A material is said to be ductile if it is capable of withstanding large strains under load before
fracture occurs. These large strains are accompanied by a visible change in cross-sectional
dimensions and therefore give warning of impending failure. Like mild steel, aluminum and
copper.

Brittle Materials:
A brittle material exhibits little deformation before fracture, the strain normally being below
5% . when a brittle materials fails, the structure can collapse in a catastrophic manner. Like
concrete, ceramic, glass, cast iron, high strength steel, timber….

Isotropic Materials:
In many materials the elastic properties are the same in all directions at each point in the
material , although they may vary from point to point, such a material is known as isotropic.
Isotropic material having the same properties at all points is known as homogeneous , for
example mild steel. Also, if the properties have not same properties for points at different
location is known as Non-homogeneous, like concrete.
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An-isotropic Material:
Like timber which has just two values of modulus , one in the direction of the
grain and one perpendicular to the grain.

Poisson's ratio:
In the axial tension test, as the material is elongated, there is a reduction of the
cross-section in the lateral direction. In axial compression test, the opposite is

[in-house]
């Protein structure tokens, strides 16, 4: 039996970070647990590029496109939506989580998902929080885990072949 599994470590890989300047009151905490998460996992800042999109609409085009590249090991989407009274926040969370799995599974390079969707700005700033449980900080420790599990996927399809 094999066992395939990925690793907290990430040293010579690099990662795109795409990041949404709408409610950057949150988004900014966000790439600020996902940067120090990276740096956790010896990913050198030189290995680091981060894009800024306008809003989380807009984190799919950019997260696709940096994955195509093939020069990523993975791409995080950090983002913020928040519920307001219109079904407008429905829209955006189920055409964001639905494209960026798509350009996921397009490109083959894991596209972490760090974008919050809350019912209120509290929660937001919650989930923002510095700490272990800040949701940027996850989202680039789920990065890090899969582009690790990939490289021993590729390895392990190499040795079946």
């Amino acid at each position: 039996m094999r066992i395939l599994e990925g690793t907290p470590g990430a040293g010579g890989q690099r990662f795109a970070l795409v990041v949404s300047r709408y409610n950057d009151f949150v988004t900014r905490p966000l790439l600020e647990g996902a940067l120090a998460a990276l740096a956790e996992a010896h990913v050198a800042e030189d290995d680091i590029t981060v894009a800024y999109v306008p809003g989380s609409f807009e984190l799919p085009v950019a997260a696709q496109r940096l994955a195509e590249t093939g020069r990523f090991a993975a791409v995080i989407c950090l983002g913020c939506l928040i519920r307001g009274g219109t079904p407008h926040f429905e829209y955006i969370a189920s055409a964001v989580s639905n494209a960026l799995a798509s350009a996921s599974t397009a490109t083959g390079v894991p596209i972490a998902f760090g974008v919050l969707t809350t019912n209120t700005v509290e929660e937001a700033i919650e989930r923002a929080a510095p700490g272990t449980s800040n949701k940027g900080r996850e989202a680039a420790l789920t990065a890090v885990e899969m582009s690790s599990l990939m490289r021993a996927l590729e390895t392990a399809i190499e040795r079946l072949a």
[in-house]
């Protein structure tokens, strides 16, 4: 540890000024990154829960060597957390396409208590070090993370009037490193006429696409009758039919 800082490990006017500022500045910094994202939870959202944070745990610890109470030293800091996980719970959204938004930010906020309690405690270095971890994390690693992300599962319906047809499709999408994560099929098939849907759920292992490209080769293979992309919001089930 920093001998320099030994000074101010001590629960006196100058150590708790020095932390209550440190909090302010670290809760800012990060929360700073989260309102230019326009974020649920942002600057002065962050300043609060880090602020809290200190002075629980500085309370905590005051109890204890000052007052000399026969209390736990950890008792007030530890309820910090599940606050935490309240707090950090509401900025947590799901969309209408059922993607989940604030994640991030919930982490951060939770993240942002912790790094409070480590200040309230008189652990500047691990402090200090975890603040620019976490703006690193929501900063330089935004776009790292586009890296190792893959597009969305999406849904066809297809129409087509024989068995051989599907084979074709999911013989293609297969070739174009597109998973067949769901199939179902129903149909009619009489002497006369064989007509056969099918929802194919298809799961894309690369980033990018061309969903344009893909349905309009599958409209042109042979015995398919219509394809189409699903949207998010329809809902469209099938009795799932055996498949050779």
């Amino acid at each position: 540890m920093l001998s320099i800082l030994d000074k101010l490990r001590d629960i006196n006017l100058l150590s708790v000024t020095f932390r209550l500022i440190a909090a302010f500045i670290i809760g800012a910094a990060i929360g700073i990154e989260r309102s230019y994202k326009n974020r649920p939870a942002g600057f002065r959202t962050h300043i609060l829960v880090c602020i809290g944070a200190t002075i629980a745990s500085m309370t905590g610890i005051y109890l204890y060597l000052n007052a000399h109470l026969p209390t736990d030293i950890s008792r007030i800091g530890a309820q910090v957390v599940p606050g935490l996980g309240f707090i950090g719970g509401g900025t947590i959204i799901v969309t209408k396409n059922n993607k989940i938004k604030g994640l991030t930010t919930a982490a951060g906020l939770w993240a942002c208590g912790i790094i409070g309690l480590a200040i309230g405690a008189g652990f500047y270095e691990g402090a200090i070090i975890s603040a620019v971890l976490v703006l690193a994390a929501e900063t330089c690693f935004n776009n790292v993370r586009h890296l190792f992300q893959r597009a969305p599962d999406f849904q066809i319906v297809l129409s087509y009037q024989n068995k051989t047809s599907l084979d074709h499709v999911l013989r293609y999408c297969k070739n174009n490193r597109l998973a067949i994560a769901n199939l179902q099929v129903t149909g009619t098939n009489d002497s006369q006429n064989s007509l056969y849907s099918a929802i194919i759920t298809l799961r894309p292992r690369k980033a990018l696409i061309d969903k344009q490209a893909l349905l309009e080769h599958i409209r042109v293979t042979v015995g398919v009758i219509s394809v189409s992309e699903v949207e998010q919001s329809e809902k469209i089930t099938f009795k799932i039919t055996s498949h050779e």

true. The ratio of the lateral ( transverse ) strain, , to the axial strain (
longitudinal ), , is poissons ratio , :

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Creep:
Creep is defined as the gradual increase in strain with time, under sustained load.
Some materials such as plastic and rubber exhibit creep at room temperature. In some ``
soft`` metals, such as zinc and lead, creep occurs over a relatively short period of time.
Where as materials such as concrete may be subjected to creep over a period of years.
Creep occurs in steel to a slight extent ( at normal temperature) but become very important
at temperature above 300 .

Fatigue:
Many structure, such as bridges, are subjected to repeated loads, creating stresses that are
less than the strength of the material. Repeated stresses can cause a material to fail or
fatigue, at a stress well below the strength of the material. As the stress level decrease, the
number of application before failure increase. Ferrous metals have an apparent endurance
limit, below which fatigue does not occur.

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3-PHYSICAL PROPERTIES
• can be defined as the characteristics of the materials, other than load response, that
affects the selection, use, and performance. It is also called Non-mechanical
properties. The interesting properties for civil engineers are density, porosity,
thermal properties, and surface characteristics.
1. Density:

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Bulk Density :
Is the mass per unit volume of material in its natural state (with pores and
voids) . Properties like strength and heat conductivity are greatly affected by
their bulk density.
Relative Density (or Specific Gravity):
is the ratio of the density (mass of a unit volume) of a substance to the density
of water. Or : is the ratio of weight of a given volume of a solid to the weight
of an equal volume of water at 4 oC.

2- Porosity ( n ):
is a measure of the void (i.e., "empty") spaces in a material. Porosity is the
ratio of the volume of pores to the total volume of the specimen : = /
Void Ratio (e) : is the ratio of volume of voids(Vv) to the volume of
solids(Vs). = / .
The relation between void ratio and porosity is: = /( +1)
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3- Water Absorption:
The ability of the material to absorb and retain water. It is expressed in percentage.
% =( 2− 1)/ 1, Where: